Soft and fluffy, yum, just like good biscuits should be (at least that’s what my husband insists, wink-wink).

Here you can see the nice rise on the heart-shaped biscuits I made for the kiddos on Valentine’s Day morning.  I do hope you try the Minimalist Baker’s vegan biscuits.

vegan biscuit

As I prepped last week’s pan of biscuits, I got to thinking about Mrs. L and how I hadn’t seen her since Christmas.  She is precious and sweet and generous and 94-years old.  We were her neighbors for 6 years in the rancher we sold last summer.  She makes us pound cake and biscuits as good as my grandmother.  I get phonecalls from her, “Angela, I just took a pound cake out of the oven–come over and get it.”  Uh, okay!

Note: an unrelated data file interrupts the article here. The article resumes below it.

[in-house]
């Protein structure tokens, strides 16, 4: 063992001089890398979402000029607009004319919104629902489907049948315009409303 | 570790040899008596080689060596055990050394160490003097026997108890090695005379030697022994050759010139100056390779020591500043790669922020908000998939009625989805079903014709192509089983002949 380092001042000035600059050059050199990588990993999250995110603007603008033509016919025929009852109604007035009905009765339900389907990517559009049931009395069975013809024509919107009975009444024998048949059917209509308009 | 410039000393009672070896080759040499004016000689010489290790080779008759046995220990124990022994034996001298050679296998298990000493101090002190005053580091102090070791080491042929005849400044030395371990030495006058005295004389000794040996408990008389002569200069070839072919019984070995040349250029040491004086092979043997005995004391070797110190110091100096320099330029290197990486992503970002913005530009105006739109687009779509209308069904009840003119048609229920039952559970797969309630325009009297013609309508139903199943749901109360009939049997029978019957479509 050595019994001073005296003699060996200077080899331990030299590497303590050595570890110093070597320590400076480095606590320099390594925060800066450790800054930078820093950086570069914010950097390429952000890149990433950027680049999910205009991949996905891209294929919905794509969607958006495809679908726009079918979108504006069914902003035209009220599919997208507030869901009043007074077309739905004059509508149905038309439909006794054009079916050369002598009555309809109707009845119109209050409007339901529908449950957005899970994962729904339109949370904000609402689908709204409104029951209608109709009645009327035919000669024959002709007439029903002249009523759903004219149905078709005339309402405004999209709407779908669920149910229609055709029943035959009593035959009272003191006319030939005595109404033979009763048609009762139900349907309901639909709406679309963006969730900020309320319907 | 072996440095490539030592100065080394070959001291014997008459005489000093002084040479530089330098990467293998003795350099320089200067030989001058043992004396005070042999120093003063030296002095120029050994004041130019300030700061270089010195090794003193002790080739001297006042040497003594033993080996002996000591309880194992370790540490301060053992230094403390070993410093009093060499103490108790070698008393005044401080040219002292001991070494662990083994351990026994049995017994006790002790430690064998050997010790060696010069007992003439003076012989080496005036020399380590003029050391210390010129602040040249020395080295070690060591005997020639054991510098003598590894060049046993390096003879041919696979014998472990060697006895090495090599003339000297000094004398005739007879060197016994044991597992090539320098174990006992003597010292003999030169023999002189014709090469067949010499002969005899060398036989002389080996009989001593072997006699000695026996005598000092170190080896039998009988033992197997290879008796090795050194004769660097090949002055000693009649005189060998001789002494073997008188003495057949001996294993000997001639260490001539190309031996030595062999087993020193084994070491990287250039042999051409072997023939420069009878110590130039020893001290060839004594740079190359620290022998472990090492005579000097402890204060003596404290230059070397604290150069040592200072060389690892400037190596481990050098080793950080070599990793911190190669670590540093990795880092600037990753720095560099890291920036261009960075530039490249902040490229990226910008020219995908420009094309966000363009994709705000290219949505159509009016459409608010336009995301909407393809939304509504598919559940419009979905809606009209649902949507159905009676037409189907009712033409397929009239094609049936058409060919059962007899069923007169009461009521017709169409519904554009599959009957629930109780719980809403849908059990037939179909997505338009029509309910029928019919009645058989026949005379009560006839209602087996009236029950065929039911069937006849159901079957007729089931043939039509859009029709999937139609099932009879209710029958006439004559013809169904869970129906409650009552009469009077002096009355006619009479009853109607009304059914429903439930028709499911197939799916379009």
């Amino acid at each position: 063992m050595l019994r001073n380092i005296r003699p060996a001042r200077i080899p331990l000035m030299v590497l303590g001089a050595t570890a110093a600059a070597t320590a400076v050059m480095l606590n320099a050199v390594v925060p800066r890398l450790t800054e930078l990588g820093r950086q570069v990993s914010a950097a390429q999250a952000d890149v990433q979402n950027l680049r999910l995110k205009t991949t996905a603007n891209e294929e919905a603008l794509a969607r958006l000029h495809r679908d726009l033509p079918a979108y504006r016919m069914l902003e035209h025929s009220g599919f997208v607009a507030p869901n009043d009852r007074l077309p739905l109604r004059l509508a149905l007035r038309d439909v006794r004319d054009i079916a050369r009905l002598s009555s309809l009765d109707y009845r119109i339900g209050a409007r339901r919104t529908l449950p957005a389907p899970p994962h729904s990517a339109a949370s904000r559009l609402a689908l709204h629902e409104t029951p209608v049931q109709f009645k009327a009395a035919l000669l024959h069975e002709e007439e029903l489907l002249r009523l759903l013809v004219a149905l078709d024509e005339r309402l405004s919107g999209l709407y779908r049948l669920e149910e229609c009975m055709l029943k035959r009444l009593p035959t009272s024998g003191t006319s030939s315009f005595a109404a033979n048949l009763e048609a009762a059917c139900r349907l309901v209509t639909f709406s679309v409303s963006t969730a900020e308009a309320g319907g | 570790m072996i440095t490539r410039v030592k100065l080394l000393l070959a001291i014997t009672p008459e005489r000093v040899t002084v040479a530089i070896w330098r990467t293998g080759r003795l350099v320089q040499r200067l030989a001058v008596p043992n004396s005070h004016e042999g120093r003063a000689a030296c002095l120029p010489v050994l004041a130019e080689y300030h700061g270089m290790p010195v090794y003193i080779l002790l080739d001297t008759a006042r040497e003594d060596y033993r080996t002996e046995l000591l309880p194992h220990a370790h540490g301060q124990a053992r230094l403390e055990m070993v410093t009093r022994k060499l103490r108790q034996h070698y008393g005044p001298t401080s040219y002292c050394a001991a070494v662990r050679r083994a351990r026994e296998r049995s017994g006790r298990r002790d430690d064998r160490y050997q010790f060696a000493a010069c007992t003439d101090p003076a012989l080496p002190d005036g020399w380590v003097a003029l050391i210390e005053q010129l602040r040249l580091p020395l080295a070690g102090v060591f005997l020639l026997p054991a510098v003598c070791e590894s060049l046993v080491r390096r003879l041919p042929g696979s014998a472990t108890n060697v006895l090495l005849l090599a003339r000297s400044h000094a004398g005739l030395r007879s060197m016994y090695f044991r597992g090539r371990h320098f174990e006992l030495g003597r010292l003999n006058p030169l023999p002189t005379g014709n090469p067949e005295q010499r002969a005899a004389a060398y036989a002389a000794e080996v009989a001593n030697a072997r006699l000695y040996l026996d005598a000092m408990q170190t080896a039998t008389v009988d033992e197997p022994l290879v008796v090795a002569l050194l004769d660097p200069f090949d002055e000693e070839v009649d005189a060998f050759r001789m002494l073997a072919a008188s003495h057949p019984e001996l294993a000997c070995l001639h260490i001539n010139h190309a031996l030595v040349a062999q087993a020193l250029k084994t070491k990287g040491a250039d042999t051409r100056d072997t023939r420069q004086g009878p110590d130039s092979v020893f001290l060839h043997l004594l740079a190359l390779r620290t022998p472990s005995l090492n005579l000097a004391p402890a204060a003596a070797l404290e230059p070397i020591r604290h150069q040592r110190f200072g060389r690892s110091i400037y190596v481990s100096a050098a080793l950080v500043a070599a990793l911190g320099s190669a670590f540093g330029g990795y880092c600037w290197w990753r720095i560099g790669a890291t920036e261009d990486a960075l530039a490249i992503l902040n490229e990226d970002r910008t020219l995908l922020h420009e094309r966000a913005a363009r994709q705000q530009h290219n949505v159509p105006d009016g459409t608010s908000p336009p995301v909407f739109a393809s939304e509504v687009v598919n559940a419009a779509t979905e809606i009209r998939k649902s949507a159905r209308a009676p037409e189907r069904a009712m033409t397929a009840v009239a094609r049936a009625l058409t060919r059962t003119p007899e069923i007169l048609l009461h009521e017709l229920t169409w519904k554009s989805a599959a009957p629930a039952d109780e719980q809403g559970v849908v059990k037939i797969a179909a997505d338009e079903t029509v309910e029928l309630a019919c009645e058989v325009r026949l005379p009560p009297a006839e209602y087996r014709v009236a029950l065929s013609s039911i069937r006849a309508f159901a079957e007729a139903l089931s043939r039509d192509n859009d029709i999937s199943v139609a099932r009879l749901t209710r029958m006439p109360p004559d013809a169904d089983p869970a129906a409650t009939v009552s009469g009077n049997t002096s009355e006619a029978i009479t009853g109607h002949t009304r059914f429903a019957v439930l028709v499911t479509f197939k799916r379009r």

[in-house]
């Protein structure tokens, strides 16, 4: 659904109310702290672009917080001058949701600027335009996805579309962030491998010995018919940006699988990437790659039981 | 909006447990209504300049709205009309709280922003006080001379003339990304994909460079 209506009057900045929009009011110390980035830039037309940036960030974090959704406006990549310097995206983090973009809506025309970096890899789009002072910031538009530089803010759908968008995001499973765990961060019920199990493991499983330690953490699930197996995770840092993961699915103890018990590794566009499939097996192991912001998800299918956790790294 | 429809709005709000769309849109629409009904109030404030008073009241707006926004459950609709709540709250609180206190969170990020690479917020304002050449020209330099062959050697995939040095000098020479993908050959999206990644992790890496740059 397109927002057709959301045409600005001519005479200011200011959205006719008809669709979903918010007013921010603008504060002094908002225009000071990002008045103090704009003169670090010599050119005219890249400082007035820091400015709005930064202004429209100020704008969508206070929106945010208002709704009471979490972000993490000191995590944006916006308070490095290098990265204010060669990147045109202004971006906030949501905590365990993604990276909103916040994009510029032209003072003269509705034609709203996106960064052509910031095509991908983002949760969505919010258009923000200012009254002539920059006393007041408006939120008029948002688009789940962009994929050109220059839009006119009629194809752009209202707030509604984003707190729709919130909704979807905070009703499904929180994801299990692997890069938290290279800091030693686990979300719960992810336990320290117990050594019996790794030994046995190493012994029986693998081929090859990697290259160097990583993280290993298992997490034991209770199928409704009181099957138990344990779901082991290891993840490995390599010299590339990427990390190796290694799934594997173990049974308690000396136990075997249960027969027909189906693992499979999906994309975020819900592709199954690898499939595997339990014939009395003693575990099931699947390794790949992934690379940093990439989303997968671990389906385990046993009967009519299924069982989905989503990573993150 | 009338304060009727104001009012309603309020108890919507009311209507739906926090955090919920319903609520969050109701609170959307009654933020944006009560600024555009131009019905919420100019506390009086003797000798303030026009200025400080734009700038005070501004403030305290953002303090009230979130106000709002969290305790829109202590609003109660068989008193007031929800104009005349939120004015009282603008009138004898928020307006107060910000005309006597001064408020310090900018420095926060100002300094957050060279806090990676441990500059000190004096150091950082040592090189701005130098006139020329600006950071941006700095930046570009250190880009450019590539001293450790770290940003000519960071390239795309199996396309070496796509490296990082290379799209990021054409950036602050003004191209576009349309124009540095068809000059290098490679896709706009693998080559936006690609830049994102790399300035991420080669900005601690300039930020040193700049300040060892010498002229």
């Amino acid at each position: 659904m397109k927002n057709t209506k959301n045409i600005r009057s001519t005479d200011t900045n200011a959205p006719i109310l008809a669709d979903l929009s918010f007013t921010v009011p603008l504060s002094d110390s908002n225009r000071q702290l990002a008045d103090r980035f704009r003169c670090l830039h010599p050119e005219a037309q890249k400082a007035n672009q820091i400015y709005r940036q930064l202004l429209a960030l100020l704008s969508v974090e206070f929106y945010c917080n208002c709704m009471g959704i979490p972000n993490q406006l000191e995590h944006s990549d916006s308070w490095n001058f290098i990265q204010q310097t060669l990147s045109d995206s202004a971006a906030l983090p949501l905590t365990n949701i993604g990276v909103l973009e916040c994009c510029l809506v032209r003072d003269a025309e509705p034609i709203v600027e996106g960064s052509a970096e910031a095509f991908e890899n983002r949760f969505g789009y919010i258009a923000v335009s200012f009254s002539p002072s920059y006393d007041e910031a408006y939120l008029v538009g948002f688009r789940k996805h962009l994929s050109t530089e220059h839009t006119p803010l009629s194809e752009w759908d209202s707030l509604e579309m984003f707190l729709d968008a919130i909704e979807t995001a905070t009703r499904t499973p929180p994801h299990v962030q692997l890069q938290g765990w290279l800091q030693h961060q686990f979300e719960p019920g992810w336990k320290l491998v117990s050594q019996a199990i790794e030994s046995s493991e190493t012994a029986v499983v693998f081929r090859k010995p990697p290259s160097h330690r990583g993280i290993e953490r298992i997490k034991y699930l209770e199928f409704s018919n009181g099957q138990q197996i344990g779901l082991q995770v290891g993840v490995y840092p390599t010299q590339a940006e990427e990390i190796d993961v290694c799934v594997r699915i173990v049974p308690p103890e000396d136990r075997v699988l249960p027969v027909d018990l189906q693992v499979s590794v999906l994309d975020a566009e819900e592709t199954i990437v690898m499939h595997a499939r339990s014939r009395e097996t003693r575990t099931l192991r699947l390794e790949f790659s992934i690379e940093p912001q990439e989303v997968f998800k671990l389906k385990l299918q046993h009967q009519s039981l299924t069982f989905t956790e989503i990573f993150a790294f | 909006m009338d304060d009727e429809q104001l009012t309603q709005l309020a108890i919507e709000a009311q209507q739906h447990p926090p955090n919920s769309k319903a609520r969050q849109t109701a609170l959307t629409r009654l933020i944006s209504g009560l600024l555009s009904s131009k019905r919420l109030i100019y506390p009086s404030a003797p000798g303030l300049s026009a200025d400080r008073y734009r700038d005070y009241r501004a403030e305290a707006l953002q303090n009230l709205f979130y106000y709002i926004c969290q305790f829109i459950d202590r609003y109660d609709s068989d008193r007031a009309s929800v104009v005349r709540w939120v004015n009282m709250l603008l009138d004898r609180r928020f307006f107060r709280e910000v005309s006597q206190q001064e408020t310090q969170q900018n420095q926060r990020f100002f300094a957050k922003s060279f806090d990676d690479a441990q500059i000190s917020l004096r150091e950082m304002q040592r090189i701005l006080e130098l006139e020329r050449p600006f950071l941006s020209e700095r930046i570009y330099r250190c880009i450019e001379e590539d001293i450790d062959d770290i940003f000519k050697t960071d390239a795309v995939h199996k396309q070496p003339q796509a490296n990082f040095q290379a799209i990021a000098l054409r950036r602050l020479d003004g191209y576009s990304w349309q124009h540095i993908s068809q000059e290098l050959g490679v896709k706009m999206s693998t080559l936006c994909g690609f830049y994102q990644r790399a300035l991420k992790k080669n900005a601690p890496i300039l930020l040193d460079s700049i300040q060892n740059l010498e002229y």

So I went to see her on Valentine’s Day.  We talked about biscuits and compared our laundry chutes and I listened happily to how she did laundry in her family of 11 siblings on a farm in the 1920s and 30s–I relished every detailed and promptly came home and laid a slobbery kiss on my washer and dryer.  She and her husband married in 1939.  All I can say is what a treasure living history is.  If there is someone in your life ripe with history and experience and gray and wrinkly–it is worth every bit of your time to soak up the wisdom, the stories, and the connection to the past.

Mrs. L built her rancher in 1954 and has been there ever since.  I used to do home tours on TPH (want to return to that), and the tour of her home is one of my favorites.  She laughs knowingly when I tell her moving is hard–that makes me smile.